On a TV show on the Los Angeles riots last week, Gov. Pete Wilson prefaced his remarks by saying, "I think everybody in America should see the movie 'Boyz N the Hood.'"
It's not every day that a governor goes on national television to recommend that people see a movie to understand what's going on in their own cities and neighborhoods.
But Mr. Wilson's dramatic statement illustrated something that has become increasingly apparent: In many cases, the movies are giving us more vital information about our society than we're getting from politicians or mainstream news media.
Movies have been facing racial issues head-on, and for several years. Those who expressed surprise or bewilderment over the rioting that began in south-central Los Angeles last week and then spread in the wake of the Rodney King verdict simply were not paying attention to the warning messages some recent popular movies have been trying to get across.
John Singleton's Oscar-nominated 1991 "Boyz N the Hood" dramatically illuminated the conditions in south-central Los Angeles that led to the rioting: the breakdown of the family, the lack of moral leadership for young people, the ever-present reminders of violence from passing cars and circling helicopters, the brutality of some police.
Spike Lee's 1989 "Do the Right Thing" explored a similar, racially based riot in microcosm. The movie is a virtual catalog of the racial, economic and political tensions behind last week's violence and a dire prediction that an uprising was inevitable if people did not "Wake up!" (the movie's opening cry).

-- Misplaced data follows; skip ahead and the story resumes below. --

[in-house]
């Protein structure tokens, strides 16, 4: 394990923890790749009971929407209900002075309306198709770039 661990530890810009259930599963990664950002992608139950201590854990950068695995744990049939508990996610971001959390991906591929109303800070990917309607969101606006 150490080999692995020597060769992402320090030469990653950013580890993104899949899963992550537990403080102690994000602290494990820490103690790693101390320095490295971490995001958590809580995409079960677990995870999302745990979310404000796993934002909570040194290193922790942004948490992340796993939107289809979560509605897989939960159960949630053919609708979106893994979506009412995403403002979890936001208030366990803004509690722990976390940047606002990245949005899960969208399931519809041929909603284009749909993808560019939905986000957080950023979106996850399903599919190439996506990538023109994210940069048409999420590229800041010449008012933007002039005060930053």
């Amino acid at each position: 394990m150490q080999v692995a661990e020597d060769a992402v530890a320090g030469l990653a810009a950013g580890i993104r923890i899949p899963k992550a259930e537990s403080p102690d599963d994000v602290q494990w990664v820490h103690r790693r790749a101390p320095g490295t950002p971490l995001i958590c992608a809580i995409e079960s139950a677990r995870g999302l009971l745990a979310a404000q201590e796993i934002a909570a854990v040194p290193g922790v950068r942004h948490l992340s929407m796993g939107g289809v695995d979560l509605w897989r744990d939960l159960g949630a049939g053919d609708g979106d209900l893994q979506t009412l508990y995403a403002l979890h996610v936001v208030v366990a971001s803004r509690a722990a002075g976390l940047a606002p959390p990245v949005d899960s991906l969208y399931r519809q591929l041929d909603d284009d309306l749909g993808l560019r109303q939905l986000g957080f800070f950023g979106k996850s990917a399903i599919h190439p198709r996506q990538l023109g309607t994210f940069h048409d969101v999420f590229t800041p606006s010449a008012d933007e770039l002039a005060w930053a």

Lawrence Kasdan's 1991 "Grand Canyon" expressed the anxiety of urban middle-class whites who have long viewed largely black south-central Los Angeles as a terrifying yet remote urban battle zone.
As Mr. Lee told the Orange County Register in 1989, filmmakers have a responsibility to address social issues, to urge the public to wake up to what's going on:
"My goal, my agenda as a filmmaker, is to present this problem. Because for too long, I feel, the race issue has been on the back burner. People have been walking around like this problem doesn't even exist and that racism is a thing of the past and that we live in an equal and just land -- which is not the case at all."
Actor-director and community activist Edward James Olmos, whose most recent film, "American Me," dealt with Hispanic gangs, said in a TV interview, "I was surprised that the mayor of Los Angeles and the police chief of Los Angeles were surprised" at the rioting.
Mr. Wilson described to his TV audience what he saw as the lessons of "Boyz N the Hood": "In that movie, a strong father makes the difference for his teen-age son -- a 19-year-old boy about to rush back out and try to avenge his best friend, who's just been gunned down in a mindless, senseless gang war."
The governor used the movie to make his point that, in the aftermath, "There has to be some assistance by government to families. But essentially there has to be a level of personal responsibility, particularly on the part of parents" to care for and teach moral values to their kids.
Young African-American writer-director Singleton probably doesn't find himself agreeing with California's Republican governor often, but it was this issue in particular -- that black men have to start taking more responsibility for their children -- that Mr. Singleton said he wanted to address with "Boyz N the Hood" at the time of its release.
In "Do the Right Thing," Mr. Lee illustrated the same problem by negative example, showing a black father, a pizza deliveryman named Mookie (played by Mr. Lee), who was so busy "gettin' paid" that he neglected his Hispanic girlfriend and infant son.